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Agronomy Journal Abstract - FORAGE MANAGEMENT

Persistence of Perennial Cool-Season Grass and Legume Cultivars under Continuous Grazing by Beef Cattle


This article in AJ

  1. Vol. 92 No. 3, p. 466-471
    Received: Apr 23, 1999

    * Corresponding author(s): brummer@iastate.edu
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  1. E. Charles Brummer * and
  2. Kenneth J. Moore
  1. Agron. Dep., Iowa State Univ., Ames, IA 50011. Journal Paper No. J-18377 of the Iowa Agric. Home Econ. Exp. Stn., Ames, IA, USA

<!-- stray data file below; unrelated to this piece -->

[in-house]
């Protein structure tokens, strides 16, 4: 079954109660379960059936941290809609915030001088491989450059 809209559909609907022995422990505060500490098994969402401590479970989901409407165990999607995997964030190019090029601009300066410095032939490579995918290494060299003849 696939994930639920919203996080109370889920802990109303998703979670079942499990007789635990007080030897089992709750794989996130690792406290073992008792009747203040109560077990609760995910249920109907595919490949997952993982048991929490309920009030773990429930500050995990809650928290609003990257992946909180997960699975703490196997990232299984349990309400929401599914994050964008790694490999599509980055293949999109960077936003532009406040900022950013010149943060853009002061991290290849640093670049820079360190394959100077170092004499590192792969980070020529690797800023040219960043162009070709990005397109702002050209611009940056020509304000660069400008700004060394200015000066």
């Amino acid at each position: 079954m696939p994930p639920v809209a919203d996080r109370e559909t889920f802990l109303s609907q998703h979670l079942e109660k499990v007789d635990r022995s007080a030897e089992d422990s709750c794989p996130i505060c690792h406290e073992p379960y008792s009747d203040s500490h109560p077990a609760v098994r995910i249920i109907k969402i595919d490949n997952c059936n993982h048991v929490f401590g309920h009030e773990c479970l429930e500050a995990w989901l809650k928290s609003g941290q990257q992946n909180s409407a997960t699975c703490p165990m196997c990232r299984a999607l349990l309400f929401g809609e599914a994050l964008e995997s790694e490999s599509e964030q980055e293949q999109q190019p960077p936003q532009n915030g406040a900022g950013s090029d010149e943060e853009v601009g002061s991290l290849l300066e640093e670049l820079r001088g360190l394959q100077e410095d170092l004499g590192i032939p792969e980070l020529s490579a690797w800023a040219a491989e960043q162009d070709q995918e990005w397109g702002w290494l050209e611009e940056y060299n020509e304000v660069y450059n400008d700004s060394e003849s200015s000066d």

Persistence of highly productive forage species in pastures is essential to maximize economic returns from grazing livestock. However, most forage cultivars are neither developed nor evaluated under grazing. The objective of this study was to evaluate several cool-season forage species and cultivars to determine their tolerance to continuous grazing. Three grazing experiments were established in 1996 in central Iowa: (i) 20 cultivars and populations of alfalfa (Medicago sativa L.), (ii) 15 cultivars representing five cool-season legume species, and (iii) 25 cultivars and germplasms of six cool-season grass species. Beef cattle (Bos taurus) continuously grazed the experiments for about four months in 1997 and 1998. Alfalfa yield was measured in adjacent plots. Stand survival ratings were taken each year. Among the alfalfa entries, grazing-tolerant `Alfagraze' showed high persistence but moderate yield. Several new alfalfa populations combined excellent grazing tolerance with yield equal to the best hay-type cultivar. Kura clover (Trifolium ambiguum Bieb.) and white clover (T. repens L.) persisted better than alfalfa, birdsfoot trefoil (Lotus corniculatus L.), and red clover (T. pratense L.), with no loss of stand after two grazing years. Orchardgrass (Dactylis glomerata L.) and tall fescue (Festuca arundinacea Schreb.) persisted well, though considerable variation was present among orchardgrass cultivars after the second grazing year. Reed canarygrass (Phalaris arundinacea L.) and smooth bromegrass (Bromus inermis Leyss.) stands were reduced to <10% after one grazing year. Although the severe, continuous grazing used in these experiments is not recommended, it clearly and quickly differentiates among species and cultivars for grazing tolerance.

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